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The Luftwaffe, 1933-45: Strategy for Defeat (Brassey's Commemorative Series, Wwii) Paperback – September 1, 1996
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Again: an outstanding book where the brutal volume of the aerial war -and its losses- comes to the fore.
The author indicates that at the start of the war Germany had an air force of about 3,000 aircraft in total. In 1940 the German high Command set production levels of aircraft production which remained static for a couple of years. The production levels basically were able to keep abreast of loses suffered in France, the Battle of Britain and the first Year of the Russian campaign. The overall level of the force was not however increased. This meant that there was a considerable attrition of pilots and a growing tendency for serving pilots to be less experienced.
Whilst Germany kept aircraft production low in the first few years of the war the allied nations under the impression that the Luftwaffe was bigger than it in fact was greatly expanded aircraft production. This meant that by 1942 the allies had a massive preponderance of aircraft.
The Germans refused to think about the air problem in a strategic way. The argument is in fact similar to one raised by Magenhiemer in his book "Hitler's War". The author suggests that Germany's last throw of the dice was Operation Blue in 1942. The battles of 1941 had depleted the strength of Axis forces. The Luftwaffe was concentrated in this campaign to be used as flying artillery in a last desperate throw of the dice to try to knock Russia out of the war. Whilst this campaign was underway the allies were launching the strategic bombing campaign and operations were about to start in Africa and Italy.
If the Germans had not committed their airforce to Operation Blue then it might have been possible to concentrate forces in the Reich and to destroy the American strategic bomber offensive. Instead of thinking in strategic ways the Germans risked all on long winner take all strategies. Although towards the end of the war it was possible to increase fighter production there was no reserve of experienced pilots. This meant that the day fighters experienced very high attrition rates.
This in the end meant that their air force collapsed in late 1944 allowing for the strategic bombing campaign to destroy their transport system.
The book does however dissect the British area bombing campaign and it shows again that Harris was defeated by the night fighters of the Luftwaffe. The attrition rate of the British bombers was unsustainable and it was only the general collapse of the Luftwaffe in late 1944 which allowed the British to continue operations.
This is a fine easy to understand and readable book. Each argument is supported by extensive tables and sets of statistics. It is an essential research tool for anyone interested in the period.
This book does an excellent job of documenting the major errors made by the Luftwaffe and its creators,to the degree that you are left wondering how they survived for so long. But the many tables (over 70) leave other questions unaswered; the tables that aren't there, such as direct comparisons with allied pilot trainning programs, not just aircraft, through 1943 (1944 a/c production onwards isn't listed). For if the LW trained 3270 fighter pilots in 1943, how many did the Anglo-Americans train in an average month in 1943? Granted that reliable soviet numbers were unavailable in 1985 when this was written, a comparison with the Commonwealth air trainning program, or the vast American system even on a yearly basis would illustrate the huge allied juggernaut being assembled, even more than aircraft production. Similarly, comparisons of monthly bomb tonnage, number of sorties, fuel consumption, trainning a/c produced and wrecked (# of flight hours each)would also help.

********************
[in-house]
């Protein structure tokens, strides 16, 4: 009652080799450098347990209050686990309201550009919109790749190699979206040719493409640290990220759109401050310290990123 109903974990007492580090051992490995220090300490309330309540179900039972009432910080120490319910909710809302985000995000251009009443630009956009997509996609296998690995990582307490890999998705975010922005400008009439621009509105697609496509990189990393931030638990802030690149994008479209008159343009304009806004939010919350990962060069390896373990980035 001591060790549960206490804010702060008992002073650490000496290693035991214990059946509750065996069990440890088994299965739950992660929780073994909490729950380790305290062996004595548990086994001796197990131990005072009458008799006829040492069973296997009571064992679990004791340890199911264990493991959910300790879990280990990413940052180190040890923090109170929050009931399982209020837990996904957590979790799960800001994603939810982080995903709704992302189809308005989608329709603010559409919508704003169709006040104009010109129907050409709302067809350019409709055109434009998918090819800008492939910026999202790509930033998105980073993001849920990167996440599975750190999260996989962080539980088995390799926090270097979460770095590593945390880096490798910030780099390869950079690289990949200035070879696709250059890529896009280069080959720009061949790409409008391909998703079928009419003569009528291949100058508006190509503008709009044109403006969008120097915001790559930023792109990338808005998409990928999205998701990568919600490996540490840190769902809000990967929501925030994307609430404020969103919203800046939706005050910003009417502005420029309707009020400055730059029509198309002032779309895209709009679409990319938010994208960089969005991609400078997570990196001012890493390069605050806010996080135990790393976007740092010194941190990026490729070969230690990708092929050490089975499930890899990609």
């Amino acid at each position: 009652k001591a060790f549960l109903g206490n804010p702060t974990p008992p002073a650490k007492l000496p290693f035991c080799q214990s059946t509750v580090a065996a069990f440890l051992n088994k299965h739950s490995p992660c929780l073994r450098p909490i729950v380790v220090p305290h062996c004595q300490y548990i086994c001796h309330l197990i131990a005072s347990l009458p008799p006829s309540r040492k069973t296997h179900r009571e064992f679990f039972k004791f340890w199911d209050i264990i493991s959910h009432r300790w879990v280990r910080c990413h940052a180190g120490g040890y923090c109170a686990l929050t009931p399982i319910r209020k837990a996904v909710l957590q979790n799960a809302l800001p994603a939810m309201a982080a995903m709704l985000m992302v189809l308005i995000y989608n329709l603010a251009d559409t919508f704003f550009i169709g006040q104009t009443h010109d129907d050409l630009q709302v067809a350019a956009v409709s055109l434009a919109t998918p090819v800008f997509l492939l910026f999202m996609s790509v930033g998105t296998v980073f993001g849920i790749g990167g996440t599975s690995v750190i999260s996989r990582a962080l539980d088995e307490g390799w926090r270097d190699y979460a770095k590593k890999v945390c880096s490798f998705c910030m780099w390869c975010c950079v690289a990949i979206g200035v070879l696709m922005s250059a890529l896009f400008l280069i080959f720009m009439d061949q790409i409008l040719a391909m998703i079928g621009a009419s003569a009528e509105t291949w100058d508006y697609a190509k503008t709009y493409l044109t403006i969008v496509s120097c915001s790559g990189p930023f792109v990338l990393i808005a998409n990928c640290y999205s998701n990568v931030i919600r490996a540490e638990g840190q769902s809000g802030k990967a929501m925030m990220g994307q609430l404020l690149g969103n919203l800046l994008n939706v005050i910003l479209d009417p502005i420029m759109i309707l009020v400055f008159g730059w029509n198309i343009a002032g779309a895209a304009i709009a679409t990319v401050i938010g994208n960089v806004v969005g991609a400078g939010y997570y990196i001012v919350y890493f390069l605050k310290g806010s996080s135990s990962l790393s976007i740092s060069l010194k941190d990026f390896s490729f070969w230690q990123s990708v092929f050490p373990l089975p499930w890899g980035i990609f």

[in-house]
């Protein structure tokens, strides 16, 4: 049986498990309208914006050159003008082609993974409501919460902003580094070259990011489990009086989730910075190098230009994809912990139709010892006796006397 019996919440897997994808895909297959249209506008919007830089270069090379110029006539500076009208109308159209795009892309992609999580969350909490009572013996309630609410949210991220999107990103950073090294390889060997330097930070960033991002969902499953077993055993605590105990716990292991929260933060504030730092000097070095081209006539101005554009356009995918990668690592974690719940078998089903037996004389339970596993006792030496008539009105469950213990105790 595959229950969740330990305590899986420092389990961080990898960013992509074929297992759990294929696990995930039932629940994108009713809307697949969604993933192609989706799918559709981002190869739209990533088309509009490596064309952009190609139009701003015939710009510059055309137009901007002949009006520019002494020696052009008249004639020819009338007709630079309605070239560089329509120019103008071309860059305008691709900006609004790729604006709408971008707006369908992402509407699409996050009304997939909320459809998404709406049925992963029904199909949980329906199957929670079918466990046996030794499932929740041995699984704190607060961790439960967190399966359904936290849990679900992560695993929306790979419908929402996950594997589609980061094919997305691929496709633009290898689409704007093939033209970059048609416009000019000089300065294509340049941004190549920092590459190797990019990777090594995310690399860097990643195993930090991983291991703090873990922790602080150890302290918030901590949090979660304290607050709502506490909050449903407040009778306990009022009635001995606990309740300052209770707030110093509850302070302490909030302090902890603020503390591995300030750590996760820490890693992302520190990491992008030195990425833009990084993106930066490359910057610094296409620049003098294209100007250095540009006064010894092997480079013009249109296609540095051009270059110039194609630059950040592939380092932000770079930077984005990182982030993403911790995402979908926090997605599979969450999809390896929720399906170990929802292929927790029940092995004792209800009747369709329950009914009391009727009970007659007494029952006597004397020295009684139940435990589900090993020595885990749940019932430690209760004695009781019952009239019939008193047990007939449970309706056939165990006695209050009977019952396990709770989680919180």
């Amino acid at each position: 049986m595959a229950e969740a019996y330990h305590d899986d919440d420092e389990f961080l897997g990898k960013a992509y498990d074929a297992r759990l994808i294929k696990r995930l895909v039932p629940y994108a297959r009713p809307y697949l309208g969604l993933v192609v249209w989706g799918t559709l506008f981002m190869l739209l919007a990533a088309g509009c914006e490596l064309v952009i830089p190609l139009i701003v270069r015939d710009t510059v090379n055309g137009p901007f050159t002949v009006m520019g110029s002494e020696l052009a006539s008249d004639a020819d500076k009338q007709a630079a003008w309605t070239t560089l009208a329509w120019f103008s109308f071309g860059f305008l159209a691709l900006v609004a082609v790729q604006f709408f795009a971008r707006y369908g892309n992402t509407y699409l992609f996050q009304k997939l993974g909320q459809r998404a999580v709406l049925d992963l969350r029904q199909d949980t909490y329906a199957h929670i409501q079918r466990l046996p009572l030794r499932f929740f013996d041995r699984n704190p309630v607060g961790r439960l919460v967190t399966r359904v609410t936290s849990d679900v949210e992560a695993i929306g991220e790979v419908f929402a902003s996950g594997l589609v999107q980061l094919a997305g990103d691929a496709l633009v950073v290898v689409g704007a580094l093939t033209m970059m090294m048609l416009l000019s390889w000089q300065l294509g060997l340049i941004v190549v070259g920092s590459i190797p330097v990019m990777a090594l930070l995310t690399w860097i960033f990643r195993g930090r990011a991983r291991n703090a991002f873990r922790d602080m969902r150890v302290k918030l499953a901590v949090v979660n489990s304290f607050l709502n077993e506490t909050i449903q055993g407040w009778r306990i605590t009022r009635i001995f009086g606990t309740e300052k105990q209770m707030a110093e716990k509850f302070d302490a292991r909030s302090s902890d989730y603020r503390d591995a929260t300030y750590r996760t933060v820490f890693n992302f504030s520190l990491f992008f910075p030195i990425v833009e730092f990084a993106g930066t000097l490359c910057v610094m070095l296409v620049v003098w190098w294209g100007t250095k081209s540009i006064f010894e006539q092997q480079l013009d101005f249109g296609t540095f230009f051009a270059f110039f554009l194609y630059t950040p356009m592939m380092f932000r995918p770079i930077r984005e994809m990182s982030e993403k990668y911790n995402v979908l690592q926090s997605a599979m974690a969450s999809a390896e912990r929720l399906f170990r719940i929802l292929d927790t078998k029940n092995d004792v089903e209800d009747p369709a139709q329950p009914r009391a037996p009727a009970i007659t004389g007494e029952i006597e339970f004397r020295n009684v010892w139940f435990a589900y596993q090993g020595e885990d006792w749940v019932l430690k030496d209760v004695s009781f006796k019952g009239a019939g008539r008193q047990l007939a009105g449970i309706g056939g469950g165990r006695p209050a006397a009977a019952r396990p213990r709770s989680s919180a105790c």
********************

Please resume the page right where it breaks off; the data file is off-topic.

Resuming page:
While the nazi leadership are shown to be the incompetents they were,I think too much reliance is based upon David Irving's books, though the author is careful with his choice of citations.
The book also has important tables on "the Experten", the 100 plus pilots with over 100 kills each, but does not let them eclipse the general incompetence of the rest; other sources indicate over 93% of LW fighter pilots were killed during the war and the book provides plenty of examples of the poorly trained being more dangerous to themselves than the enemy. Yet again the detailed tables one has come to expect are not there to show breakdowns of LW fighter losses, leaving open to other books the question of how many of the 50K single-engined fighters the germans built, how many were built in the last 12-16 monthes? If half of these were destroyed by the allies, and only 10-12K fighter pilots were trained, does this mean each pilot wrecked 2 or 3? This is probably an understatement regarding the Me109,with its narrow landing track, that made take-offs and landings lethal to the inexperienced. The author makes the point rather strongly that the LW was no longer a factor in the war after the spring of 1944; it could affect allied air losses but not significantly. For example, Operation Bodenplatte (January 1945, where many german histories end) was more costly to the LW than the allies, the allied pilots generally being out of their aircraft when strafed, the a/c being replaced within the week from spares in England; while german flak destroyed more of the pitifully few fighterbombers than the allies, the net losses were prohibitive; estimates range between 80-90%.
Overall, the reader is left wanting more, asking more questions, expecting more details, further answers. Of course a good writer leaves his audience hungry for more.